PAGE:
Unable to return to work for weeks, Christian was at home on the morning of the World Trade Center attacks and remembers struggling to witness the events of 9/11 unfold on live television.

“I had to sit two feet from the TV to see it,” she recalls.

After about four treatments, Christian’s vision returned—without the need for glasses or contacts. Exuberant, she wrote her surgeon with gratitude.

“It was horrible not knowing if I would ever get my vision right,” says Christian, now 72. “But it meant so much to me to not have to wear contacts or glasses anymore.” Christian’s surgeon was Wilmarth, one of the region’s first to perform LASIK. He says that while the incidence of striae was relatively rare 20 years ago, these days the complication requires follow-up treatment in fewer than 1.5 percent of cases. That’s thanks to newer technology, specifically the Femto laser, which in most cases has replaced the blade for creating the corneal flap with short, infrared pulses.

Wilmarth uses a kitchen-gadget analogy to describe the difference in technique. Think of the eye as a cantaloupe with a round edge, he says. When you use a knife to cut the fruit, your piece will have varying degrees of thickness. The laser works more like a cookie cutter, slicing a disk shape with a constant depth across the cornea.

“This means that when we put the flap back down, it’s recessed and can’t move around,” he says. “This is why we don’t see the striae that we used to see sometimes.”

Innovative diagnostic and treatment planning devices have further improved LASIK. The Pentacam gives the doctor a 3D image of the patient’s cornea and measures its thickness,\ which makes choosing good candidates for LASIK more accurate.

“It takes 22,000 data points of your eye, which helps us look for any weak points in the front or back of the eye that might make the outcome of the procedure unpredictable,” says Maboudi. “In that case, we don’t do the surgery.”

In addition, ophthalmologists now use programmable treatment lasers that tailor each treatment to the individual patient. This is known as wavefront technology, approved for use in 2003.

“With wavefront, we can scan the whole optical system and determine even minor variations in the prescription that normally are not corrected with glasses, but that we can correct with the laser, such as an asymmetric astigmatism,” says Dr. Jeffrey Caspar, director of Cataract and Refractive Surgery at the UC Davis Eye Center. “We can also correct corneal curvatures that cause glare at night.”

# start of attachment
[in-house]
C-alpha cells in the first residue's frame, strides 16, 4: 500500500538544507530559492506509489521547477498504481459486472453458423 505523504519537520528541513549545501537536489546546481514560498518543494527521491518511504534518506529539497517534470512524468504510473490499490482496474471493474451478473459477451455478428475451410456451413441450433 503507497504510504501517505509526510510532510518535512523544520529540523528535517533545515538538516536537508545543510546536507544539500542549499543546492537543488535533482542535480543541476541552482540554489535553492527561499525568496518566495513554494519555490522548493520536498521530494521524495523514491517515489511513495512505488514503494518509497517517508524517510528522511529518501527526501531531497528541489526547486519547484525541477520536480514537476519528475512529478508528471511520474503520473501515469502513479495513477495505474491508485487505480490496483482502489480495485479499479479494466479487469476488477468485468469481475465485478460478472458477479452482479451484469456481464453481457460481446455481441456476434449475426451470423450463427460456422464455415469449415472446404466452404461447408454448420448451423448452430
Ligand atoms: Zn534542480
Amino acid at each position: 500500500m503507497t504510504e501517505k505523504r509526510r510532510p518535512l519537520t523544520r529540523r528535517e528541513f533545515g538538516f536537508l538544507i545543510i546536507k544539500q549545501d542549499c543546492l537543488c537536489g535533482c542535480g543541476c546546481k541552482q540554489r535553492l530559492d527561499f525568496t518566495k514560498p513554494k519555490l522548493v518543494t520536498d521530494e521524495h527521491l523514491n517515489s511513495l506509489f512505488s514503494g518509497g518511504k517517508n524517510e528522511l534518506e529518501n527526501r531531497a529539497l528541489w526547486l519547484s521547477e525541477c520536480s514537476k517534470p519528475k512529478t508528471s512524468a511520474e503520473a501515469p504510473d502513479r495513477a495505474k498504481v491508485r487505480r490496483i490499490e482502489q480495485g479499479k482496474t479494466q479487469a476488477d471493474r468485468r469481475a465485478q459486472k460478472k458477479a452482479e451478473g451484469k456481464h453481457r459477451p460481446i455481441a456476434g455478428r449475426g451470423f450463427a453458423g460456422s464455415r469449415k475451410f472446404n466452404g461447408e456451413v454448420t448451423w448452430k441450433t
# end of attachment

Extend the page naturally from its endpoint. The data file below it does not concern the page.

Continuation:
WHY LASIK ISN’T MORE POPULAR—Why more people don’t get LASIK is both simple and complicated. One is the cost; LASIK isn’t covered by insurance. At reputable eye centers in the Sacramento region, a patient can spend upward of $2,600 per eye. In the Bay Area, Varrella was quoted $4,000 to $5,000 per eye. Misinformation also contributes to fewer people choosing LASIK. Optometrists, for example, might tell a patient they are not LASIK candidates when they are.

“There is pushback from other eye care professionals because they don’t want to lose their contact lens or glasses business,” Wilmarth says. “The most common lie is that LASIK doesn’t correct an astigmatism. We have been able to do that for over 20 years.”

Fear may be the biggest obstacle, especially in light of controversial new draft guidance by the Food and Drug Administration describing dry eyes, visual disturbances and other possible side effects of LASIK.

“People are nervous about their eyes,” says Wu. “Vision is precious. You don’t want to take chances with it. But this is a very safe procedure.”

Adds Maboudi: “My observation is that the more blind they are, the more trepid they are. They don’t believe it works, and they don’t think they’re a good candidate. I find patients do best when they have a lot of information on board.”

By the same token, says Caspar, LASIK is not appropriate for patients with unrealistic expectations.

“LASIK can greatly reduce or eliminate the need for glasses for most,” he says. “For those who see great with glasses, it’s great. But if you are looking for better vision, it’s not likely going to happen. LASIK only does what glasses do.”

Caspar adds that LASIK can’t prevent the loss of focusing ability as patients get older, so many will require readers at some point. And LASIK doesn’t prevent cataracts and can complicate cataract surgery later. Christian says she started wearing reading glasses about five years ago and had cataract surgery in recent years, as well.

SELECTING A SURGEON—When selecting a surgeon or surgery center for LASIK, longtime providers urge people to choose a board-certified ophthalmologist whose standard approach is to perform custom LASIK, who performs thorough tests to determine whether you are a good candidate for the procedure, and who provides any needed follow-up care.